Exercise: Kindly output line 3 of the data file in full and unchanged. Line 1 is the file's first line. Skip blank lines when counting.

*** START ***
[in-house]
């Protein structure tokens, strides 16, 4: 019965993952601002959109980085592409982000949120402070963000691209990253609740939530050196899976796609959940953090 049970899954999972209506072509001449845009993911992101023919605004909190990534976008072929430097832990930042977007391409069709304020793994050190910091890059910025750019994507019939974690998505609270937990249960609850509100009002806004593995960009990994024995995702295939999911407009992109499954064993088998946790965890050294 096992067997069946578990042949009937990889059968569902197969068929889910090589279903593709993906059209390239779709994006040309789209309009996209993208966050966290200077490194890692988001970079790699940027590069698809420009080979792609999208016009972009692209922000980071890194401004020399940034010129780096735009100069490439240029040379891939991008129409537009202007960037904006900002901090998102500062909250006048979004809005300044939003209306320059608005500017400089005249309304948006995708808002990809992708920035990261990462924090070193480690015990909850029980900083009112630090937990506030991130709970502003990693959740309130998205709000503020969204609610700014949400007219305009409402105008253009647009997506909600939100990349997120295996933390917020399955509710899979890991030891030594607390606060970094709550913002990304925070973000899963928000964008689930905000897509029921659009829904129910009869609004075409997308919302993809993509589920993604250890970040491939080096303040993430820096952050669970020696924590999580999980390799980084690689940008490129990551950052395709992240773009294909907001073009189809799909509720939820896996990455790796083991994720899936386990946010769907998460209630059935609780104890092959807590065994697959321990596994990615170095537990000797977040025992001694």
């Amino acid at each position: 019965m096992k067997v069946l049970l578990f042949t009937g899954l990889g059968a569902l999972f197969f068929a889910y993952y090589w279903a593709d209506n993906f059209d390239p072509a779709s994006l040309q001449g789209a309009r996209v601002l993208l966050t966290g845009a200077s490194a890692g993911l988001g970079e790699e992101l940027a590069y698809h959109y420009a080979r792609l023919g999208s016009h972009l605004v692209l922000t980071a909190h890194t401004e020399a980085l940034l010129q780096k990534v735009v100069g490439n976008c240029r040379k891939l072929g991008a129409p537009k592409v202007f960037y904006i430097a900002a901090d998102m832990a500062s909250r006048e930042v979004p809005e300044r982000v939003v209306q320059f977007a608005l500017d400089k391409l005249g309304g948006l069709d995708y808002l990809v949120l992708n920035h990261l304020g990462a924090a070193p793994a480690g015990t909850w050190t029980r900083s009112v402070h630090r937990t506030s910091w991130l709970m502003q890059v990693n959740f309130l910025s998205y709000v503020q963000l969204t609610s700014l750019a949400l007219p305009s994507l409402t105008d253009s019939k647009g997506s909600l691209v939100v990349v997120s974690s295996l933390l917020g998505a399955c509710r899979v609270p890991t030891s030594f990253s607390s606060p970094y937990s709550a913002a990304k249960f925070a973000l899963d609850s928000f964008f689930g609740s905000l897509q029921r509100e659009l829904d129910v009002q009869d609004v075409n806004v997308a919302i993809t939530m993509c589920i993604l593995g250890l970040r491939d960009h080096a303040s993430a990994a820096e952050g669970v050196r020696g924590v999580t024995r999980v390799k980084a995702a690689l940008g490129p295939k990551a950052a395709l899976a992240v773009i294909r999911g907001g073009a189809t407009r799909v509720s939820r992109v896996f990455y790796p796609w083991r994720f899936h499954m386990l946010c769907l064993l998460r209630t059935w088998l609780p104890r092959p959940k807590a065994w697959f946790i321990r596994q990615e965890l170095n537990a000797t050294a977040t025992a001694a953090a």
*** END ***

């Amino acid at each position: 019965m096992k067997v069946l049970l578990f042949t009937g899954l990889g059968a569902l999972f197969f068929a889910y993952y090589w279903a593709d209506n993906f059209d390239p072509a779709s994006l040309q001449g789209a309009r996209v601002l993208l966050t966290g845009a200077s490194a890692g993911l988001g970079e790699e992101l940027a590069y698809h959109y420009a080979r792609l023919g999208s016009h972009l605004v692209l922000t980071a909190h890194t401004e020399a980085l940034l010129q780096k990534v735009v100069g490439n976008c240029r040379k891939l072929g991008a129409p537009k592409v202007f960037y904006i430097a900002a901090d998102m832990a500062s909250r006048e930042v979004p809005e300044r982000v939003v209306q320059f977007a608005l500017d400089k391409l005249g309304g948006l069709d995708y808002l990809v949120l992708n920035h990261l304020g990462a924090a070193p793994a480690g015990t909850w050190t029980r900083s009112v402070h630090r937990t506030s910091w991130l709970m502003q890059v990693n959740f309130l910025s998205y709000v503020q963000l969204t609610s700014l750019a949400l007219p305009s994507l409402t105008d253009s019939k647009g997506s909600l691209v939100v990349v997120s974690s295996l933390l917020g998505a399955c509710r899979v609270p890991t030891s030594f990253s607390s606060p970094y937990s709550a913002a990304k249960f925070a973000l899963d609850s928000f964008f689930g609740s905000l897509q029921r509100e659009l829904d129910v009002q009869d609004v075409n806004v997308a919302i993809t939530m993509c589920i993604l593995g250890l970040r491939d960009h080096a303040s993430a990994a820096e952050g669970v050196r020696g924590v999580t024995r999980v390799k980084a995702a690689l940008g490129p295939k990551a950052a395709l899976a992240v773009i294909r999911g907001g073009a189809t407009r799909v509720s939820r992109v896996f990455y790796p796609w083991r994720f899936h499954m386990l946010c769907l064993l998460r209630t059935w088998l609780p104890r092959p959940k807590a065994w697959f946790i321990r596994q990615e965890l170095n537990a000797t050294a977040t025992a001694a953090a």